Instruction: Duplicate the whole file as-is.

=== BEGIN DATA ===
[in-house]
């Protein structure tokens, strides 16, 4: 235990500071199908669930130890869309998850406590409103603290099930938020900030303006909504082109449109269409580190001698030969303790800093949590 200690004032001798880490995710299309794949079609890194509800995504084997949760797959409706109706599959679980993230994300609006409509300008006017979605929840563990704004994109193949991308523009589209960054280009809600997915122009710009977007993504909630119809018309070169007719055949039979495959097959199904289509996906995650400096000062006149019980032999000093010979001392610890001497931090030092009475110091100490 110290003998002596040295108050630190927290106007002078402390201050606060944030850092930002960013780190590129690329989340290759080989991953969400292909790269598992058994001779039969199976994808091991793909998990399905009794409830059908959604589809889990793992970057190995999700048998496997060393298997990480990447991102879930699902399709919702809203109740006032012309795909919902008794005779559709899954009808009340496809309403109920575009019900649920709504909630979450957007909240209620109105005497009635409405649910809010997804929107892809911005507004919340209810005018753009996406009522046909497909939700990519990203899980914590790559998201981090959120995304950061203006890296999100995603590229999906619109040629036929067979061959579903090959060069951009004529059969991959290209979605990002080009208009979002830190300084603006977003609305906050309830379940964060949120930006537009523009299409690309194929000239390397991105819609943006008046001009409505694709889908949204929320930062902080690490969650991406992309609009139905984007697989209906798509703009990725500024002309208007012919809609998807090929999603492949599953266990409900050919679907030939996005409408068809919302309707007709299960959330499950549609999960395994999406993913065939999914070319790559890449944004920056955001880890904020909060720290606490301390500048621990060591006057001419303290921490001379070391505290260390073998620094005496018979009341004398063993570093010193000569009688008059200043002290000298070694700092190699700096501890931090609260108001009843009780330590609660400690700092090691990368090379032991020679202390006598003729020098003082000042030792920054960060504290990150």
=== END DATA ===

[in-house]
């Protein structure tokens, strides 16, 4: 235990500071199908669930130890869309998850406590409103603290099930938020900030303006909504082109449109269409580190001698030969303790800093949590 200690004032001798880490995710299309794949079609890194509800995504084997949760797959409706109706599959679980993230994300609006409509300008006017979605929840563990704004994109193949991308523009589209960054280009809600997915122009710009977007993504909630119809018309070169007719055949039979495959097959199904289509996906995650400096000062006149019980032999000093010979001392610890001497931090030092009475110091100490 110290003998002596040295108050630190927290106007002078402390201050606060944030850092930002960013780190590129690329989340290759080989991953969400292909790269598992058994001779039969199976994808091991793909998990399905009794409830059908959604589809889990793992970057190995999700048998496997060393298997990480990447991102879930699902399709919702809203109740006032012309795909919902008794005779559709899954009808009340496809309403109920575009019900649920709504909630979450957007909240209620109105005497009635409405649910809010997804929107892809911005507004919340209810005018753009996406009522046909497909939700990519990203899980914590790559998201981090959120995304950061203006890296999100995603590229999906619109040629036929067979061959579903090959060069951009004529059969991959290209979605990002080009208009979002830190300084603006977003609305906050309830379940964060949120930006537009523009299409690309194929000239390397991105819609943006008046001009409505694709889908949204929320930062902080690490969650991406992309609009139905984007697989209906798509703009990725500024002309208007012919809609998807090929999603492949599953266990409900050919679907030939996005409408068809919302309707007709299960959330499950549609999960395994999406993913065939999914070319790559890449944004920056955001880890904020909060720290606490301390500048621990060591006057001419303290921490001379070391505290260390073998620094005496018979009341004398063993570093010193000569009688008059200043002290000298070694700092190699700096501890931090609260108001009843009780330590609660400690700092090691990368090379032991020679202390006598003729020098003082000042030792920054960060504290990150």